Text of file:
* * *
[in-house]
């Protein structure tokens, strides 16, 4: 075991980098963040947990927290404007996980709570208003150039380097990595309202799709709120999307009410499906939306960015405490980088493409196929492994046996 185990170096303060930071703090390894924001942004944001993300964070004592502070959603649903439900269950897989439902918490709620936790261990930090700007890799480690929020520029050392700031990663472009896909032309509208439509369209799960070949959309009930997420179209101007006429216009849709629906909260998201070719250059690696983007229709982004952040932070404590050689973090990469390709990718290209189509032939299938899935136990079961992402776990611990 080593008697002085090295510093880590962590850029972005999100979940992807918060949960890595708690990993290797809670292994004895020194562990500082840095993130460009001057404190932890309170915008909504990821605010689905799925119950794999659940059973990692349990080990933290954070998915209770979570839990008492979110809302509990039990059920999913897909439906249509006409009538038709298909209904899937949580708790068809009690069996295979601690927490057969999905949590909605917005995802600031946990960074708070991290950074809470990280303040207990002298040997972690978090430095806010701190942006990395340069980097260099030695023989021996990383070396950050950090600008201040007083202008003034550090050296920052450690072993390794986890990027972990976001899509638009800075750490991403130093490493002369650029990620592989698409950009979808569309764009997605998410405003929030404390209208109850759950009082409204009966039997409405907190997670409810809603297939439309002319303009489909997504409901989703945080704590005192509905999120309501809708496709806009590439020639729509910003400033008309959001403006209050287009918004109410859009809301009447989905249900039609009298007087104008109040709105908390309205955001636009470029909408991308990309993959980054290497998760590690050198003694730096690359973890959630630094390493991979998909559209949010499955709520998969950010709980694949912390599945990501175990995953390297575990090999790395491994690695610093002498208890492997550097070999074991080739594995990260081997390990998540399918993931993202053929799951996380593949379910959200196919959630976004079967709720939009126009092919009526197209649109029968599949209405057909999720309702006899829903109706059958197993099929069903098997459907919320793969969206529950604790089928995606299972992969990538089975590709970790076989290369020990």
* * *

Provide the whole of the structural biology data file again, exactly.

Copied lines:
[in-house]
């Protein structure tokens, strides 16, 4: 075991980098963040947990927290404007996980709570208003150039380097990595309202799709709120999307009410499906939306960015405490980088493409196929492994046996 185990170096303060930071703090390894924001942004944001993300964070004592502070959603649903439900269950897989439902918490709620936790261990930090700007890799480690929020520029050392700031990663472009896909032309509208439509369209799960070949959309009930997420179209101007006429216009849709629906909260998201070719250059690696983007229709982004952040932070404590050689973090990469390709990718290209189509032939299938899935136990079961992402776990611990 080593008697002085090295510093880590962590850029972005999100979940992807918060949960890595708690990993290797809670292994004895020194562990500082840095993130460009001057404190932890309170915008909504990821605010689905799925119950794999659940059973990692349990080990933290954070998915209770979570839990008492979110809302509990039990059920999913897909439906249509006409009538038709298909209904899937949580708790068809009690069996295979601690927490057969999905949590909605917005995802600031946990960074708070991290950074809470990280303040207990002298040997972690978090430095806010701190942006990395340069980097260099030695023989021996990383070396950050950090600008201040007083202008003034550090050296920052450690072993390794986890990027972990976001899509638009800075750490991403130093490493002369650029990620592989698409950009979808569309764009997605998410405003929030404390209208109850759950009082409204009966039997409405907190997670409810809603297939439309002319303009489909997504409901989703945080704590005192509905999120309501809708496709806009590439020639729509910003400033008309959001403006209050287009918004109410859009809301009447989905249900039609009298007087104008109040709105908390309205955001636009470029909408991308990309993959980054290497998760590690050198003694730096690359973890959630630094390493991979998909559209949010499955709520998969950010709980694949912390599945990501175990995953390297575990090999790395491994690695610093002498208890492997550097070999074991080739594995990260081997390990998540399918993931993202053929799951996380593949379910959200196919959630976004079967709720939009126009092919009526197209649109029968599949209405057909999720309702006899829903109706059958197993099929069903098997459907919320793969969206529950604790089928995606299972992969990538089975590709970790076989290369020990």